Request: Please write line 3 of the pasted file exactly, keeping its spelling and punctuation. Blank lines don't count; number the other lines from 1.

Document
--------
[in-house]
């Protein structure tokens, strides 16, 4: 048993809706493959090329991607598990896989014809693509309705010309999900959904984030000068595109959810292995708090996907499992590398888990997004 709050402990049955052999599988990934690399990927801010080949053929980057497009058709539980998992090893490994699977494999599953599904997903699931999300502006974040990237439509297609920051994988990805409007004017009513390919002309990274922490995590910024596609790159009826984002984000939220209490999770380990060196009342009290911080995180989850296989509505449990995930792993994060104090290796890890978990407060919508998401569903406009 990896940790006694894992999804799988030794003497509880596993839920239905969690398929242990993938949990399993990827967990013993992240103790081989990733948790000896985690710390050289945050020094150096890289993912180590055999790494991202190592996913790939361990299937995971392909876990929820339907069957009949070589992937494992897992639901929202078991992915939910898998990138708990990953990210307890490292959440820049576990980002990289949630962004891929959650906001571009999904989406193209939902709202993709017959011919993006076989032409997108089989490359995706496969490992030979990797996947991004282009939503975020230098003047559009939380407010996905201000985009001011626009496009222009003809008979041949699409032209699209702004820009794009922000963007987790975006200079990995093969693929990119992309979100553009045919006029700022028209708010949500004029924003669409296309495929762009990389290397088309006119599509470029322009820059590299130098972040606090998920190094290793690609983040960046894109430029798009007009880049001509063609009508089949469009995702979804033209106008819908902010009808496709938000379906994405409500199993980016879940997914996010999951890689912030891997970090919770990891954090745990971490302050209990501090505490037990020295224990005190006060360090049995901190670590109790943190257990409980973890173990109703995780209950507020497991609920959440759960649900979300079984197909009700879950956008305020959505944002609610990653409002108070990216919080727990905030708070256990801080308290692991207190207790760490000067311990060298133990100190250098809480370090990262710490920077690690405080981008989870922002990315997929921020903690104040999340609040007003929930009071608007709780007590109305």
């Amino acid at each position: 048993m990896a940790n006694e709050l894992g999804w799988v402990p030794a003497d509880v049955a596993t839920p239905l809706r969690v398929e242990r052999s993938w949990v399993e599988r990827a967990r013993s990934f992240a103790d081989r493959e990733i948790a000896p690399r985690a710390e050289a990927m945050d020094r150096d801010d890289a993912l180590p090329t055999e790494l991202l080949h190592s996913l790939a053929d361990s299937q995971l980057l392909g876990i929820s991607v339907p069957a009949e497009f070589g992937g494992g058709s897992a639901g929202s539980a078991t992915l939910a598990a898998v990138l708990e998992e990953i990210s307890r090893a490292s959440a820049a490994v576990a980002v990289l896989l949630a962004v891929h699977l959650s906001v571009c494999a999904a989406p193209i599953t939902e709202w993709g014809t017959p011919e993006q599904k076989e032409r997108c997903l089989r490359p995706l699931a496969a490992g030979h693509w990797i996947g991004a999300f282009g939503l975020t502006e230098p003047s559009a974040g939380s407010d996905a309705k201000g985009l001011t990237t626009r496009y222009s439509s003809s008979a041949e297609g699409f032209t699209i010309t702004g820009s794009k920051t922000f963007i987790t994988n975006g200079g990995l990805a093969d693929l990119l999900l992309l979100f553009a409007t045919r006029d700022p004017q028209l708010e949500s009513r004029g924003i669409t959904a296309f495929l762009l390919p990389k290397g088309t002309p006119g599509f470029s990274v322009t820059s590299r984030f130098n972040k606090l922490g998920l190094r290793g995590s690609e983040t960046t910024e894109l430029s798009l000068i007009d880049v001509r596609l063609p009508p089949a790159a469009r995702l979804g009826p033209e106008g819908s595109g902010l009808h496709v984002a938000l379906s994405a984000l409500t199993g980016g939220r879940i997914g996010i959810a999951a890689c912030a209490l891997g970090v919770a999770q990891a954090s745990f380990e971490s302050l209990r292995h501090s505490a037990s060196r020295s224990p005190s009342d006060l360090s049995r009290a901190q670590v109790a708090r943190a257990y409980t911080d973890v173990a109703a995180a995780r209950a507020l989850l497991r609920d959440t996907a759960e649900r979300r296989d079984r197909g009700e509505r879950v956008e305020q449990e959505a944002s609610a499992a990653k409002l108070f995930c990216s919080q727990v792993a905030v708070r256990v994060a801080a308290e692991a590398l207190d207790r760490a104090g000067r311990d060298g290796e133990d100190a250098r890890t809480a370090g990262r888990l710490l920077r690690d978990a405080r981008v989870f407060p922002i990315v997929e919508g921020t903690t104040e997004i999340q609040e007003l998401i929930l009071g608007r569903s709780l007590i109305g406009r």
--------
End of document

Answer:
């Amino acid at each position: 048993m990896a940790n006694e709050l894992g999804w799988v402990p030794a003497d509880v049955a596993t839920p239905l809706r969690v398929e242990r052999s993938w949990v399993e599988r990827a967990r013993s990934f992240a103790d081989r493959e990733i948790a000896p690399r985690a710390e050289a990927m945050d020094r150096d801010d890289a993912l180590p090329t055999e790494l991202l080949h190592s996913l790939a053929d361990s299937q995971l980057l392909g876990i929820s991607v339907p069957a009949e497009f070589g992937g494992g058709s897992a639901g929202s539980a078991t992915l939910a598990a898998v990138l708990e998992e990953i990210s307890r090893a490292s959440a820049a490994v576990a980002v990289l896989l949630a962004v891929h699977l959650s906001v571009c494999a999904a989406p193209i599953t939902e709202w993709g014809t017959p011919e993006q599904k076989e032409r997108c997903l089989r490359p995706l699931a496969a490992g030979h693509w990797i996947g991004a999300f282009g939503l975020t502006e230098p003047s559009a974040g939380s407010d996905a309705k201000g985009l001011t990237t626009r496009y222009s439509s003809s008979a041949e297609g699409f032209t699209i010309t702004g820009s794009k920051t922000f963007i987790t994988n975006g200079g990995l990805a093969d693929l990119l999900l992309l979100f553009a409007t045919r006029d700022p004017q028209l708010e949500s009513r004029g924003i669409t959904a296309f495929l762009l390919p990389k290397g088309t002309p006119g599509f470029s990274v322009t820059s590299r984030f130098n972040k606090l922490g998920l190094r290793g995590s690609e983040t960046t910024e894109l430029s798009l000068i007009d880049v001509r596609l063609p009508p089949a790159a469009r995702l979804g009826p033209e106008g819908s595109g902010l009808h496709v984002a938000l379906s994405a984000l409500t199993g980016g939220r879940i997914g996010i959810a999951a890689c912030a209490l891997g970090v919770a999770q990891a954090s745990f380990e971490s302050l209990r292995h501090s505490a037990s060196r020295s224990p005190s009342d006060l360090s049995r009290a901190q670590v109790a708090r943190a257990y409980t911080d973890v173990a109703a995180a995780r209950a507020l989850l497991r609920d959440t996907a759960e649900r979300r296989d079984r197909g009700e509505r879950v956008e305020q449990e959505a944002s609610a499992a990653k409002l108070f995930c990216s919080q727990v792993a905030v708070r256990v994060a801080a308290e692991a590398l207190d207790r760490a104090g000067r311990d060298g290796e133990d100190a250098r890890t809480a370090g990262r888990l710490l920077r690690d978990a405080r981008v989870f407060p922002i990315v997929e919508g921020t903690t104040e997004i999340q609040e007003l998401i929930l009071g608007r569903s709780l007590i109305g406009r």